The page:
Interview with Miami Marlins Glenn Geffner: Part II
MM: Lastly, do feel I’d also be remiss if I were not to ask you about Jose Fernandez. However, all that really seems appropriate and worthwhile to me to ask would be just to ask you what your favorite memory of Jose is, and what you feel is the most important part of his legacy?
GG: The fact that I’ve mentioned Jose’s name already in answering a couple of your questions that had nothing to do with him shows how much a part he remains of this team and how much his presence is still felt by those of us who were lucky enough to spend some time around him.
My favorite Jose memory, and I tweeted this story out the day he passed, comes from July 2, 2015. That was the day Jose finally returned from his Tommy John surgery. He beat the Giants and even hit a home run off Matt Cain.
But the part of that day I’ll never forget came hours later and 35,000 feet in the air. After the game we flew to Chicago. You think about how hard he had worked to come back over the previous year and how exhilarating it had to be for him to be back on a big league mound, to get a win and even go deep (which, to him, was far more important than what he did on the mound!).
I can only imagine how emotional a day it was for him and for those who stood with him every step of the way during his very long and very lonely rehab. If ever there were a flight where maybe his emotions might have overwhelmed him and he decided to sleep for a couple of hours, that might have been it.
But instead, he told the flight attendants they were getting the flight off. Next thing you knew, there was Jose taking orders and then passing out people’s dinners. When he brought me my food, I told him I had to have a picture of him passing me the tray. It wasn’t a picture I would have ever planned to share. But the day he passed away, I tweeted it out and told the story because I thought it showed a side of Jose not many got to see. The impish grin on his face said so much about who he was. I’ll never forget that moment.
As for Jose’s legacy, the impact he made on so many people in so many different ways in such a short life will never be forgotten. He reminded us every day that baseball’s a game, and it’s supposed to be fun. I think I apply that lesson in my own life more than I did previously to honor Jose’s memory. I hope others do too.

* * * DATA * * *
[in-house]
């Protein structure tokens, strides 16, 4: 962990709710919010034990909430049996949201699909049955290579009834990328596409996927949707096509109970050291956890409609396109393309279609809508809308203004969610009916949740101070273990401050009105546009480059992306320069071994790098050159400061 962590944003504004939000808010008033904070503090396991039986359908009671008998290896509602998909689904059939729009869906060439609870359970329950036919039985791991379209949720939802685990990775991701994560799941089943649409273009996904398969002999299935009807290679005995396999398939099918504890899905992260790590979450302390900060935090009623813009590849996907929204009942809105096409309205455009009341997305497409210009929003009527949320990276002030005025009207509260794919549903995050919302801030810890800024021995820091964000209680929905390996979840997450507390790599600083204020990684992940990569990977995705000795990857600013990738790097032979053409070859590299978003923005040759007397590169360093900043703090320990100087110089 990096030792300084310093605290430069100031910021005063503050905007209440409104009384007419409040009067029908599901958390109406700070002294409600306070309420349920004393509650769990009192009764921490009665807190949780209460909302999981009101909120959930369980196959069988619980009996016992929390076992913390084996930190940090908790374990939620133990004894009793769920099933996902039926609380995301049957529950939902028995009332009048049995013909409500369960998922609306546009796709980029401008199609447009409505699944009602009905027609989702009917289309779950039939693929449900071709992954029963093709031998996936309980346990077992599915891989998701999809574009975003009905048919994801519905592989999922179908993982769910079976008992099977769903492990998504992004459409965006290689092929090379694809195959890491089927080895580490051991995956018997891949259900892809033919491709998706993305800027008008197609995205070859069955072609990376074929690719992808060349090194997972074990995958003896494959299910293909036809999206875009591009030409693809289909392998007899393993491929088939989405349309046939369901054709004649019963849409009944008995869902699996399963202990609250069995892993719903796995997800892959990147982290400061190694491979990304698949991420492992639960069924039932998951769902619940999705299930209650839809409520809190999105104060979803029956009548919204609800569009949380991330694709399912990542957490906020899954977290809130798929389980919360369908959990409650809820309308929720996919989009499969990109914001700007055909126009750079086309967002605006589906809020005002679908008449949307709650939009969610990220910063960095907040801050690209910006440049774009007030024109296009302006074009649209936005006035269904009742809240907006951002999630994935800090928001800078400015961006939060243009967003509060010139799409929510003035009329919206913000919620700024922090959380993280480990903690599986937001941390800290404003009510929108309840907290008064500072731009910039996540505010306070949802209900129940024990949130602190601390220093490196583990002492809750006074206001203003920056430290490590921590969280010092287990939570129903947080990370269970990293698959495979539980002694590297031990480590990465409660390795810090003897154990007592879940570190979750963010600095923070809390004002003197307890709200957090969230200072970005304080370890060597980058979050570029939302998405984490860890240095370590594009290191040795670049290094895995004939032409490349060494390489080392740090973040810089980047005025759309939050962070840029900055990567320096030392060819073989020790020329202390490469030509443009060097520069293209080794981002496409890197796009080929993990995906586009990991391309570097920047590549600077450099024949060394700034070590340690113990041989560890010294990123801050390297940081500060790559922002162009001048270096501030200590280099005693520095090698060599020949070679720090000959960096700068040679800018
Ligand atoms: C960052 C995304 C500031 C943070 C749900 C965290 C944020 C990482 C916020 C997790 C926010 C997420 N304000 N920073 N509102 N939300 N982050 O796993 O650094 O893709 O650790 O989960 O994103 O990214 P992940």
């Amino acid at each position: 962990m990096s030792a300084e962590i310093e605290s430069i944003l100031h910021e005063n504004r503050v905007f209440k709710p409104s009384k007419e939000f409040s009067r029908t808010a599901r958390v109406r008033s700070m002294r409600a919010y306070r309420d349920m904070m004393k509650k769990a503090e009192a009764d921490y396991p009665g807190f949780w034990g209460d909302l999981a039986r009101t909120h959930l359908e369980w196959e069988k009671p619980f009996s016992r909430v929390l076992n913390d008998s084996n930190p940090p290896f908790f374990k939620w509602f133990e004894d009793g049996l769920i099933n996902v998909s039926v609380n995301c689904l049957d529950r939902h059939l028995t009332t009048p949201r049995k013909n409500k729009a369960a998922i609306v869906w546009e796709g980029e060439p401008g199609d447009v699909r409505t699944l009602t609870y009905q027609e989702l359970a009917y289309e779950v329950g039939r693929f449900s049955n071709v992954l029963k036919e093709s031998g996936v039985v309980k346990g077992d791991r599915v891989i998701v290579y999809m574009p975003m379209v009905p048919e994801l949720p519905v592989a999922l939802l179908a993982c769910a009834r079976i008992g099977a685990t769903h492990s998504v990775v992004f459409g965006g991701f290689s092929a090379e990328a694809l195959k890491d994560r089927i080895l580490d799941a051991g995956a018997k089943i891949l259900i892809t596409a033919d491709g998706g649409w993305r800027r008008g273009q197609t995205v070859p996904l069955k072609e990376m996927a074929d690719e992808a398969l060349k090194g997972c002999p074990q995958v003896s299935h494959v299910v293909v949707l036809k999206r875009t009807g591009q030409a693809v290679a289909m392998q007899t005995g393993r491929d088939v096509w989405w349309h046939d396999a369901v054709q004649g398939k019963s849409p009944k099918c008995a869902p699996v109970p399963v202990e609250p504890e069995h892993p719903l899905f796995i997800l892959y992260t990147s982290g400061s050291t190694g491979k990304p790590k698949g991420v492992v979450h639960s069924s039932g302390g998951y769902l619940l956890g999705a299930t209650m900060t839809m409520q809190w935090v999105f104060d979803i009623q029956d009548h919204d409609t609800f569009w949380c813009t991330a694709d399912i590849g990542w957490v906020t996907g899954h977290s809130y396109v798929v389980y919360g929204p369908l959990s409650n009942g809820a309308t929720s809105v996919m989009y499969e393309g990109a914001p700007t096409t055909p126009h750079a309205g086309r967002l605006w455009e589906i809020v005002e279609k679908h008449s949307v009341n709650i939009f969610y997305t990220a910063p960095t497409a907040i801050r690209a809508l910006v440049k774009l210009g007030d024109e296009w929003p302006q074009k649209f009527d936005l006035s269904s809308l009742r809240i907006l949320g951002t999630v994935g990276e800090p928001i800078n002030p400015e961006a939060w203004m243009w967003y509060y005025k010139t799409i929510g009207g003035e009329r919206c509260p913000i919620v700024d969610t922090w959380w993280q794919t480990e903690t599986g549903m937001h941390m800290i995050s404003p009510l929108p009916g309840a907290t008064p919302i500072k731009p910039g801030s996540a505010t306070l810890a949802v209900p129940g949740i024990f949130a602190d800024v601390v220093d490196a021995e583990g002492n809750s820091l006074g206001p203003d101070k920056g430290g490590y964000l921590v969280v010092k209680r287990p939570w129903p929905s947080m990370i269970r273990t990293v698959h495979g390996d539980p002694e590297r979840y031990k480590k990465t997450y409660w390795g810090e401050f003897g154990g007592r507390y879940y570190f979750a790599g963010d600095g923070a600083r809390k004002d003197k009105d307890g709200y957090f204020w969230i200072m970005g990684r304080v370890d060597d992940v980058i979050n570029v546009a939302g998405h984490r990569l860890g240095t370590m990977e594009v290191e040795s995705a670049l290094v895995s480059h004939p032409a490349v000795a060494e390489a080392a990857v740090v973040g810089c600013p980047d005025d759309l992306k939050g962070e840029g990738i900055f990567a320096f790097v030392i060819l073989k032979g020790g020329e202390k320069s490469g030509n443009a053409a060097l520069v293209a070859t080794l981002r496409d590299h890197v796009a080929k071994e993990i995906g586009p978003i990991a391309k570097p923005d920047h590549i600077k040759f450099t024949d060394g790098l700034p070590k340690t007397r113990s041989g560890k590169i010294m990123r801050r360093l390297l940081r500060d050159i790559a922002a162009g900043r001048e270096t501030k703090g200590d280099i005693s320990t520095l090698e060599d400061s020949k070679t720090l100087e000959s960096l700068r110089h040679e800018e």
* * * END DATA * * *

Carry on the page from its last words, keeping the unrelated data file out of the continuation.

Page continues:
And one of the really sad parts of his legacy is I think he may go down in baseball history as the ultimate “what if.” In Boston they talk about Tony Conigliaro, the young home-grown slugger who had his career short-circuited by a beaning when he was 22 and had already hit more than 100 homers.
I think about Jose the same way folks up there still—50 years later—think about Tony C. What if he’d pitched 15 or 20 years? What records could he have set? How many Cy Youngs might he have won? What would he have done on the October stage? And how many more lives would he have touched? How many more could he have inspired and lifted up. His death was so sad on so many different levels, but the whole “what if” will always be a big part of how we remember Jose.
MM: Great stuff, and thanks so much again for taking the time. Any parting thoughts, requests for our readers?
GG: Thanks for asking me to do this, Sean. I enjoyed it. It’s always great to be reminded that there’s a dedicated community of passionate Miami Marlins fans out there. I see you guys on Twitter and Facebook and love talking with fans at the ballpark. You guys have been through a lot of ups and downs over 25 years. Hopefully there are some great days ahead for all of us soon!
Hope everyone enjoyed this as much as I did. If you did, even more importantly than starting every day by checking out the latest Marlin Maniac content, pass along some thanks to Glenn on Twitter via his handle @GlennGeffner. And of course, be sure to tune in to 940 WINZ to follow the Miami Marlins as they were meant to heard.